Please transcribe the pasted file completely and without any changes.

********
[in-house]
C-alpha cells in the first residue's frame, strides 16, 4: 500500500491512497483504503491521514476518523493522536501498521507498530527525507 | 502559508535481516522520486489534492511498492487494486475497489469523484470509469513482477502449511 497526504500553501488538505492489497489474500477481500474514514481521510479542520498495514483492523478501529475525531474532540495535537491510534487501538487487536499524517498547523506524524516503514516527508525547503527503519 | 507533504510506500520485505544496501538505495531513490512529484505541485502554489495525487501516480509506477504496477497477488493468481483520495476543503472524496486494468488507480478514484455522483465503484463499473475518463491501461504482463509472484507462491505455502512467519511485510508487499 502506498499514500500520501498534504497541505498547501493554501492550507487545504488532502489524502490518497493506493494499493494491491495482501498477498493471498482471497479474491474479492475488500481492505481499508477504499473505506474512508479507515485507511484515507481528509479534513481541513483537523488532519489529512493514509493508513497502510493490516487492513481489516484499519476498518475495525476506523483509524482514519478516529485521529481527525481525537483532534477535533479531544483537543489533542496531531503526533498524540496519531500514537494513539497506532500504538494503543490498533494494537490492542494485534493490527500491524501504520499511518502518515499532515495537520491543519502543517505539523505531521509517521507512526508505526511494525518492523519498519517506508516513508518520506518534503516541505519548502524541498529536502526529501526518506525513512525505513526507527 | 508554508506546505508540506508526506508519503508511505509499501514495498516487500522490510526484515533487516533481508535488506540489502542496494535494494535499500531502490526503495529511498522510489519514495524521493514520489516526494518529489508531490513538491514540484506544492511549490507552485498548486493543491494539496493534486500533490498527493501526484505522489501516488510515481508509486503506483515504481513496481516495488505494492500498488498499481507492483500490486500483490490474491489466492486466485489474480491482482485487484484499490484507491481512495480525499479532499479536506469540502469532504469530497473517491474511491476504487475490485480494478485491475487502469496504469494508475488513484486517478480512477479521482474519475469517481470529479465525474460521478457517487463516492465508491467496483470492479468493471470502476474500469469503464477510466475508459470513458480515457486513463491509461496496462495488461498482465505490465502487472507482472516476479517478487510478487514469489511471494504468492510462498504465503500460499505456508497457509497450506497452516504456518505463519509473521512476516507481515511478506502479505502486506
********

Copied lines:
[in-house]
C-alpha cells in the first residue's frame, strides 16, 4: 500500500491512497483504503491521514476518523493522536501498521507498530527525507 | 502559508535481516522520486489534492511498492487494486475497489469523484470509469513482477502449511 497526504500553501488538505492489497489474500477481500474514514481521510479542520498495514483492523478501529475525531474532540495535537491510534487501538487487536499524517498547523506524524516503514516527508525547503527503519 | 507533504510506500520485505544496501538505495531513490512529484505541485502554489495525487501516480509506477504496477497477488493468481483520495476543503472524496486494468488507480478514484455522483465503484463499473475518463491501461504482463509472484507462491505455502512467519511485510508487499 502506498499514500500520501498534504497541505498547501493554501492550507487545504488532502489524502490518497493506493494499493494491491495482501498477498493471498482471497479474491474479492475488500481492505481499508477504499473505506474512508479507515485507511484515507481528509479534513481541513483537523488532519489529512493514509493508513497502510493490516487492513481489516484499519476498518475495525476506523483509524482514519478516529485521529481527525481525537483532534477535533479531544483537543489533542496531531503526533498524540496519531500514537494513539497506532500504538494503543490498533494494537490492542494485534493490527500491524501504520499511518502518515499532515495537520491543519502543517505539523505531521509517521507512526508505526511494525518492523519498519517506508516513508518520506518534503516541505519548502524541498529536502526529501526518506525513512525505513526507527 | 508554508506546505508540506508526506508519503508511505509499501514495498516487500522490510526484515533487516533481508535488506540489502542496494535494494535499500531502490526503495529511498522510489519514495524521493514520489516526494518529489508531490513538491514540484506544492511549490507552485498548486493543491494539496493534486500533490498527493501526484505522489501516488510515481508509486503506483515504481513496481516495488505494492500498488498499481507492483500490486500483490490474491489466492486466485489474480491482482485487484484499490484507491481512495480525499479532499479536506469540502469532504469530497473517491474511491476504487475490485480494478485491475487502469496504469494508475488513484486517478480512477479521482474519475469517481470529479465525474460521478457517487463516492465508491467496483470492479468493471470502476474500469469503464477510466475508459470513458480515457486513463491509461496496462495488461498482465505490465502487472507482472516476479517478487510478487514469489511471494504468492510462498504465503500460499505456508497457509497450506497452516504456518505463519509473521512476516507481515511478506502479505502486506